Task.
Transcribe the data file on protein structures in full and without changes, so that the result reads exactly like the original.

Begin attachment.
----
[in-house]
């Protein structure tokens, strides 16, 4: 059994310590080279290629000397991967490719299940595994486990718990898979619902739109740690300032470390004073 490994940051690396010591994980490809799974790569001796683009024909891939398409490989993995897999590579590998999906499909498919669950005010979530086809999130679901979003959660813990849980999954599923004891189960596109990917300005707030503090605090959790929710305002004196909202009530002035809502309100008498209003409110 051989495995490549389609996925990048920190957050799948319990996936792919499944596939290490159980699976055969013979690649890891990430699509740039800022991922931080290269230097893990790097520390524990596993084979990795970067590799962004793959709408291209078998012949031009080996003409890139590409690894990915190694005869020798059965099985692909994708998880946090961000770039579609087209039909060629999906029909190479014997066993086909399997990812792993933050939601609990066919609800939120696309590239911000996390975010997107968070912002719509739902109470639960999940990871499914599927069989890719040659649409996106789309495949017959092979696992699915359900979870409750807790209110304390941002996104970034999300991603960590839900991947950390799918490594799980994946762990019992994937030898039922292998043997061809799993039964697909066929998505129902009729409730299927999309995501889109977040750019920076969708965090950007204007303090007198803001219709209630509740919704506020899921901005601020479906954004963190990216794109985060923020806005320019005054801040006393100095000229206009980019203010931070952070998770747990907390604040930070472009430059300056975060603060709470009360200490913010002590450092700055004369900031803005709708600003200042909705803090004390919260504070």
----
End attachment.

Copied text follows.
[in-house]
């Protein structure tokens, strides 16, 4: 059994310590080279290629000397991967490719299940595994486990718990898979619902739109740690300032470390004073 490994940051690396010591994980490809799974790569001796683009024909891939398409490989993995897999590579590998999906499909498919669950005010979530086809999130679901979003959660813990849980999954599923004891189960596109990917300005707030503090605090959790929710305002004196909202009530002035809502309100008498209003409110 051989495995490549389609996925990048920190957050799948319990996936792919499944596939290490159980699976055969013979690649890891990430699509740039800022991922931080290269230097893990790097520390524990596993084979990795970067590799962004793959709408291209078998012949031009080996003409890139590409690894990915190694005869020798059965099985692909994708998880946090961000770039579609087209039909060629999906029909190479014997066993086909399997990812792993933050939601609990066919609800939120696309590239911000996390975010997107968070912002719509739902109470639960999940990871499914599927069989890719040659649409996106789309495949017959092979696992699915359900979870409750807790209110304390941002996104970034999300991603960590839900991947950390799918490594799980994946762990019992994937030898039922292998043997061809799993039964697909066929998505129902009729409730299927999309995501889109977040750019920076969708965090950007204007303090007198803001219709209630509740919704506020899921901005601020479906954004963190990216794109985060923020806005320019005054801040006393100095000229206009980019203010931070952070998770747990907390604040930070472009430059300056975060603060709470009360200490913010002590450092700055004369900031803005709708600003200042909705803090004390919260504070």